MEDIA MONITORING

Racism and social commentary in Australian mainstream media

 

All Australians should be equitably represented by the media, regardless of their racial identity. 

 

All Together Now defends the notion of a free press. We believe it is vital that journalists have the ability to inform citizens about public affairs without fear or favour. However, we also note that this freedom comes with the responsibility to present information fairly and accurately. All Australians should be equitably represented by the media, regardless of their racial identity. Our research indicates that opinion pieces published on some mainstream newspapers are failing to do this.

The media is often the only exposure audiences have with people of different racial identities. It has the power to inform interactions between everyday people, and to challenge or uphold systems and structures that inhibit or support racial equity. Importantly, research shows that the majority of media consumers expect social commentary (opinion pieces and current affairs) to present the world fairly and accurately, much like news reporting. We know that race is often debated in opinion pieces and social commentary. With this in mind, social commentary plays a crucial role in forming and shaping public perceptions of race. In 2016, we worked with our partners at the University of Technology, Sydney, to develop a media monitoring framework that collects and analyses racialised opinion pieces from the mainstream media.

Since 2017, we have published the results of our monitoring in periodic reports, and worked with communities targeted by racism in the media to address this pressing issue.

We hope that our research will contribute to the push for much needed media reform, and to a more just and equitable Australian society.

 

What we do

Our media monitoring project takes a three-pronged approach. This includes:

 

  • Media monitoring: Using All Together Now’s media monitoring framework developed in partnership with UTS, we assess race-related opinion pieces from Australian mainstream media. We analyse media pieces to see if they portray race inclusively, neutrally or negatively, and use qualitative analysis to better understand how racism is mobilised. Specifically, we read the opinion and editorial sections of major Australian newspapers and collect all race-related articles. We then do the same with television current affairs programs, and select all race-related segments. In 2019, we sampled 281 opinion pieces. In 2020, that number was 315.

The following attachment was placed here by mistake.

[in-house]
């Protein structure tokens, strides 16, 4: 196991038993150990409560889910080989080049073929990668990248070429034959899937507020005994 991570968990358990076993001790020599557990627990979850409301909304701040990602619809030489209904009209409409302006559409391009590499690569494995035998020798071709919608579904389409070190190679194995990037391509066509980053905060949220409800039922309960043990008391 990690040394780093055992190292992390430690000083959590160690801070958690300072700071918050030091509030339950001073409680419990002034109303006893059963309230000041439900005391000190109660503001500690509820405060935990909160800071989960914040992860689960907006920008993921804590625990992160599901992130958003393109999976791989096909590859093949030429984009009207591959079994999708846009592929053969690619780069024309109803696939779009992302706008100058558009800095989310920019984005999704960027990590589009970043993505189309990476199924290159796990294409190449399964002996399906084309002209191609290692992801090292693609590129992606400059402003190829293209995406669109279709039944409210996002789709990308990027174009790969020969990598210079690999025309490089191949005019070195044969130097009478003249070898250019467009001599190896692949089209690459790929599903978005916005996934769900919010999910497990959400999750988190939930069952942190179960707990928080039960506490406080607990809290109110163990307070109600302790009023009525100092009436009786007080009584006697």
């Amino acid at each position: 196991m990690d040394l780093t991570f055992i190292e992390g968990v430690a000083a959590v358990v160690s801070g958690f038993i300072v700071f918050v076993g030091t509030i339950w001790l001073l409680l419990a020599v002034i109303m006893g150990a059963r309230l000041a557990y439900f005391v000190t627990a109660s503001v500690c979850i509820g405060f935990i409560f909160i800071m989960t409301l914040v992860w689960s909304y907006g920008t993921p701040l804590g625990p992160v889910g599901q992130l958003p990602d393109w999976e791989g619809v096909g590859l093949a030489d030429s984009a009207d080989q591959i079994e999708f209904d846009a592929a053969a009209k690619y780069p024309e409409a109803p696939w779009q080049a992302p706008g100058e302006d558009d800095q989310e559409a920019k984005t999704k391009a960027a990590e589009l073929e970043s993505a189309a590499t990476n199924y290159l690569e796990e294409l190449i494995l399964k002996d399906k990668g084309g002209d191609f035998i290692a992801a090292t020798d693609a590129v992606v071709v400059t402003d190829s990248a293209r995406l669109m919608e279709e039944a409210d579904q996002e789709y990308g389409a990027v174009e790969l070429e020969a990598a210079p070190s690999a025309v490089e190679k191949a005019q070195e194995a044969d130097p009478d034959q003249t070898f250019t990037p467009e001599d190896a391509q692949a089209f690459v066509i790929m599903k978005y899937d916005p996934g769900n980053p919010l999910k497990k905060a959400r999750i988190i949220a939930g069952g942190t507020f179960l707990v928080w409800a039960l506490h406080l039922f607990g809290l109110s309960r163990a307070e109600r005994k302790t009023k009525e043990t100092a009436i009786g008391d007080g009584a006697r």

The newspapers and television programs we monitor are:

NewspapersTV shows
The Age60 Minutes (Nine)
The Australian7:30 (ABC)
The Courier MailA Current Affair (Nine)
The Daily TelegraphThe Feed (SBS)
Herald SunThe Project (Ten)
The Sydney Morning HeraldSunday Night (Seven)
Channel 7Today Tonight (Seven)

We also work with the Cultural and Indigenous Research Centre Australia (CIRCA) to quantitatively analyse the cultural background of media commentators in order to understand the issue of diversity in media. In 2019, our research showed that racist social commentary (96%) was overwhelmingly authored by people of Anglo-Celtic (72%) and European (24%) backgrounds. Details of this can be found in our 2019 report.

 

  • Community-lead solutions: We work with communities targeted by racism in the media to better understand its impact. We then work collaboratively to identify and prototype possible solutions. In 2019-2020, ATN partnered with the Islamic Sciences and Research Academy to consult sections of the Muslim community, and found that a lack of diversity in media was an ongoing issue. Together, we designed and implemented the Muslim Women’s Leadership Program (MWLP), aiming to combat Islamophobic narratives and address some of the barriers that prevent Muslim women from entering and engaging in the media industry. In this program, young Muslim women are mentored by senior Muslim women with experience in media and community advocacy. The program also includes a series of workshops, and experiential projects to facilitate networking and immersive industry experience.

 

  • Audience impact: Using the data from our media monitoring, we analyse user comments made in response to racist content online. We use text-analytics software and qualitative analysis to understand the relationship between audiences and this content, and how racism in the media is interpreted and reproduced online. More information and the results of this pilot project can be found in the Social Commentary Case Study section of our 2019 report.

 

Our Media Monitoring Framework

We assess the content and context of a media piece to determine whether it portrays racialised communities in an inclusive, neutral or negative way. These categories are defined using the Racial Discrimination Act and the UNESCO Declaration on Race and Racial Prejudice, in addition to contemporary literature and our previous media monitoring research results. For more information on our framework, visit the methodology section of our 2019 report.

 

Reports

2019 Report: Social Commentary and Racism in 2019

2017 Report: Who Watches the Media? Race-related Reporting in Australian Mainstream Media